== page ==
One of the many gifts of the Hebrew Scriptures are the expressions of lament which are given voice throughout. The Psalms record many of these — with cries of of “how long O Lord?”, “Why Lord?” … “when Lord?”
Note these words from Psalm 6:
“Have mercy on me, Lord, for I am faint; heal me, Lord, for my bones are in agony. My soul is in deep anguish. How long, Lord, how long? Turn, Lord, and deliver me; save me because of your unfailing love. Among the dead no one proclaims your name. Who praises you from the grave? I am worn out from my groaning. All night long I flood my bed with weeping and drench my couch with tears. My eyes grow weak with sorrow; they fail because of all my foes.”
This Song of David, along with many other Psalms, provides us with examples of how the ancients prayed when trouble overwhelmed them. There is a brutal honesty here, creating a space to give voice to the pain and sorrow, and bought into the presence of God. Space for our dis-integrated selves be broken and poured out, laid bare before God.
What are your songs of lament? Do you find the stirrings of your soul in these Psalms of sorrow? Perhaps you hear your laments echoed in contemporary poetry or popular song. Perhaps you have been able to write your own poem loaded with honest, heartfelt emotion.
Last month as I sat down to pray I became aware of a deep sorrow and tiredness in my soul. I was reminded of a song I’d not heard for many years—as if it was singing within me. “Van Diemens Land” (sung by the Edge of U2) became my prayer of lament to God that day. And dwelling in that place the words and feelings became a prayer, integrating my whole self; and hope emerged amongst the sorrow and tiredness — I was not alone.
There are times when the wisest option is to say nothing. There are times when we can feel we don’t trust ourselves to say anything. There are times of silence because any expression of the current situation seems inadequate or insincere. There are times of silence because of sorrow. There are times of silence because there is nothing left to say. There are times of silence, because what has yet to be birthed is still being formed. There are times of silence when we wait.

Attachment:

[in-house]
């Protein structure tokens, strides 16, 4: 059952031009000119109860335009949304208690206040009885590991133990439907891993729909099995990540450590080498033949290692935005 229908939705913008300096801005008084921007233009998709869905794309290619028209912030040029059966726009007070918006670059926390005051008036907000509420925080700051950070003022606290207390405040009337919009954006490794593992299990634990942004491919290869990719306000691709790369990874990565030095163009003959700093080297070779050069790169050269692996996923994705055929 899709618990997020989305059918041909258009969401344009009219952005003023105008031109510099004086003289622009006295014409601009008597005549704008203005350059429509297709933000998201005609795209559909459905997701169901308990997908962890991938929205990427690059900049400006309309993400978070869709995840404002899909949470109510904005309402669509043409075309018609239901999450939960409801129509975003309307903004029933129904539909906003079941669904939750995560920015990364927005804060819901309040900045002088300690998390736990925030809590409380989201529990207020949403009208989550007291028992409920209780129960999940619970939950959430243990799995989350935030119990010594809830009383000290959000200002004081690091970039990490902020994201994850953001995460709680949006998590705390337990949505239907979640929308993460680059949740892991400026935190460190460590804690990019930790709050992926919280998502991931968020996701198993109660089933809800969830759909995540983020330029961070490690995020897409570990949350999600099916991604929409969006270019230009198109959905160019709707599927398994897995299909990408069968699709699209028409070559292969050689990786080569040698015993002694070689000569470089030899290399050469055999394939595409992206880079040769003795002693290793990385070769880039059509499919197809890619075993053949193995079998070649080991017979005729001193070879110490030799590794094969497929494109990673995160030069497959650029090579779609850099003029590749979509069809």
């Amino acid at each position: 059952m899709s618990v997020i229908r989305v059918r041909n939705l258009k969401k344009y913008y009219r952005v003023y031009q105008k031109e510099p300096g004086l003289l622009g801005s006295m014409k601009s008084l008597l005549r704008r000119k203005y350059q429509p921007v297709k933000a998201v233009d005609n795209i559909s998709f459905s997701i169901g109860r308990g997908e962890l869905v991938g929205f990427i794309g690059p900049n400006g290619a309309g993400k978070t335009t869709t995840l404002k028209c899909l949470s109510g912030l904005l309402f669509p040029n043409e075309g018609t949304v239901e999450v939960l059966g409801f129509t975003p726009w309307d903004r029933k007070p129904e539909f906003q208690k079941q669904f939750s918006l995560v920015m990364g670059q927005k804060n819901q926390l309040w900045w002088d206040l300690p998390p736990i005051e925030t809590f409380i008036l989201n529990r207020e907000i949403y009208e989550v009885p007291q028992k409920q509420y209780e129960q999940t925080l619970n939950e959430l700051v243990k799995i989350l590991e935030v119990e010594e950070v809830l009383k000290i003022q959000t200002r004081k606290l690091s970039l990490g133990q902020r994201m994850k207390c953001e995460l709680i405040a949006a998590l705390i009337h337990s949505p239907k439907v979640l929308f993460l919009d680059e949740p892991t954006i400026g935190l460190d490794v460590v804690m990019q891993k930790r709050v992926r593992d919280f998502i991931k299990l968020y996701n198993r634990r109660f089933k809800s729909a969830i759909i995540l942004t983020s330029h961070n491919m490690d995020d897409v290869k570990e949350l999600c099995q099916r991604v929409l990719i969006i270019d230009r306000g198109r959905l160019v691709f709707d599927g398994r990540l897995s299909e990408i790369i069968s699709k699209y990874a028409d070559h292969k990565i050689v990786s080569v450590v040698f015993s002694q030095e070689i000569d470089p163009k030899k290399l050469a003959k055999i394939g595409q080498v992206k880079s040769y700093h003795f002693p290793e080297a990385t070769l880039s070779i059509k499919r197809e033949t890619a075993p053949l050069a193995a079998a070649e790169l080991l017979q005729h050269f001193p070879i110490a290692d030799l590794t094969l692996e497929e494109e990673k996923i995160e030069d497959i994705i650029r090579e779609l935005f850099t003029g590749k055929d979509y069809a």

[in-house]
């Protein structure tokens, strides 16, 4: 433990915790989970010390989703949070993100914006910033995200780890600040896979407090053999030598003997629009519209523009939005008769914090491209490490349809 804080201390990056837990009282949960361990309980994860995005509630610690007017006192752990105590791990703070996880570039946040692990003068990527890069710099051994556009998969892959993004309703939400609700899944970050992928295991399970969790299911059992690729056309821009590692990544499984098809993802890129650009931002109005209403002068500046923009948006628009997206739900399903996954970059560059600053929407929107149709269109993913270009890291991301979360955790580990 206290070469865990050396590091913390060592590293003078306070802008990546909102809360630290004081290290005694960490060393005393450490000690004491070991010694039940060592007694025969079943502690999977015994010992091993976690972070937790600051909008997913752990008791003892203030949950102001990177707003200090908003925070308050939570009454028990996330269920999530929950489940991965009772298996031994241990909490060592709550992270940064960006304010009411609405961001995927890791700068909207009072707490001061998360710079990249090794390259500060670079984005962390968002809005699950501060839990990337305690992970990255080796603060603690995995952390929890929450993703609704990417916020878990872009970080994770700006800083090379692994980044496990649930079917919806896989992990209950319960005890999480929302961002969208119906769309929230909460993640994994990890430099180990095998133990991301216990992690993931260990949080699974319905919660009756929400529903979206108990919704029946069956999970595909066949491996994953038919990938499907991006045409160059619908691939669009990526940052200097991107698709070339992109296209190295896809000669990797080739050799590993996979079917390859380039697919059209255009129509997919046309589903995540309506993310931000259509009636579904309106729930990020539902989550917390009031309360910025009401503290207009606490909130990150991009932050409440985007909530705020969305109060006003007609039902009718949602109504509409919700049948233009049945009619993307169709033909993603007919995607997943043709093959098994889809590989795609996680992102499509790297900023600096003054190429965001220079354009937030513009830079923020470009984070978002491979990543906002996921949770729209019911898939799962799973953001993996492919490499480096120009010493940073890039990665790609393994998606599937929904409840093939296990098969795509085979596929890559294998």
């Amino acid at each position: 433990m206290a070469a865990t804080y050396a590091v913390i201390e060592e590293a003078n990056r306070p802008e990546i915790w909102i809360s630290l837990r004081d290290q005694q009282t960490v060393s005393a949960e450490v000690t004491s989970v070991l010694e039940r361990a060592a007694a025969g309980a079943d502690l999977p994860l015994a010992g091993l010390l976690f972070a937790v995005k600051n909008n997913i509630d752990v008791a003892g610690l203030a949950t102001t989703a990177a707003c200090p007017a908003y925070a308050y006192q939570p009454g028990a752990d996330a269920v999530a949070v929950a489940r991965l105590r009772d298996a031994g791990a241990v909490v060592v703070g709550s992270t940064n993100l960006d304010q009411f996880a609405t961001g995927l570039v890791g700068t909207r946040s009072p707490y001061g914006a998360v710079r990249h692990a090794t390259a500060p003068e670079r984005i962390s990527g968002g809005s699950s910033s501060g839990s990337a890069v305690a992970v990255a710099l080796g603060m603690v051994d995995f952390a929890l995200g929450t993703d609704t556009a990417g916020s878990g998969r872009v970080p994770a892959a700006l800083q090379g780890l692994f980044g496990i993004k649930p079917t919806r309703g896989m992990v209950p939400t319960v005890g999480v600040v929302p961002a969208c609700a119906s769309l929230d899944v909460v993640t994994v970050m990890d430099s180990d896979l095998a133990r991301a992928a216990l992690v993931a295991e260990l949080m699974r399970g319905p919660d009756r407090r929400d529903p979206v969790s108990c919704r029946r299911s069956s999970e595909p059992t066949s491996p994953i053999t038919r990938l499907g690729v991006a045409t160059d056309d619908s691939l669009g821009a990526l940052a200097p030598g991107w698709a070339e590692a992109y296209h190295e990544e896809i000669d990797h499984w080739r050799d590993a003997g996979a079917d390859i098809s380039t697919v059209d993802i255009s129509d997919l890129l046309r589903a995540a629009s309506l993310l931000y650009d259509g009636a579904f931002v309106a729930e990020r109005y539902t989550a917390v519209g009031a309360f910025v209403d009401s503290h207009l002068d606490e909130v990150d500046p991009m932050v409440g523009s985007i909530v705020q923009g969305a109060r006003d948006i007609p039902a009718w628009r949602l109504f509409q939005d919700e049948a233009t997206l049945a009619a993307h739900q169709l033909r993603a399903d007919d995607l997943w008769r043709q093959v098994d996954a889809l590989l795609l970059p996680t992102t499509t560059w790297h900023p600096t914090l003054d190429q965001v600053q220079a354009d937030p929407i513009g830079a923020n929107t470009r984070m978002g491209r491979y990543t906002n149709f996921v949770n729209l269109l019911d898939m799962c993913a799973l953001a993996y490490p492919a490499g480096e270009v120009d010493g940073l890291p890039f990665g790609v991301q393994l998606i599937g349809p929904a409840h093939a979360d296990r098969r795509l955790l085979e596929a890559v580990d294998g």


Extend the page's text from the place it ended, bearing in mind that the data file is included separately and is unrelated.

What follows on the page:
The Patient Oak We marvel at a large old oak tree. We enjoy its twisted branches and complicated shapes. We gasp at its age. “Oaks of Righteousness” – says Isaiah and we hear cries of “yes” and “amen!” But our patience or lack thereof betrays us. We wait only as long as a shoot takes to grow, or a sapling. Weeds spring up quickly, Leylandii shoot up endlessly with little delay. But a well formed oak takes time.
Porous and permeable and mute
Annie Dillard writes this about the acorn in her book Pilgrim at Tinker Creek (an extended reflection on the nature situated near her home):
“Now the twin leaves of the seeding chestnut oak on the carvin’s cove path have dried, dropped, and blown; the acorn itself is shrunk and sere. But there sheath of the stem holds water and the white root still delicately sucks, porous and permeable and mute. The death of self of which the great writers speak is no violent act. It is merely the joining of the great rock heart of the world in its roll. It is merely the slow cessation of the wills’s sprints and the intellect’s chatter: it is waiting like a hollow bell with stilled tongue. Fuge, tace, quiesce.* The waiting itself is the thing.”
* — ‘fuge, tace, quiesce’ — ‘flee, be silent, rest’
Untitled (a poem)
I go to the garden
sit quietly on a park bench
an acorn rooting in soil
permeable and mute.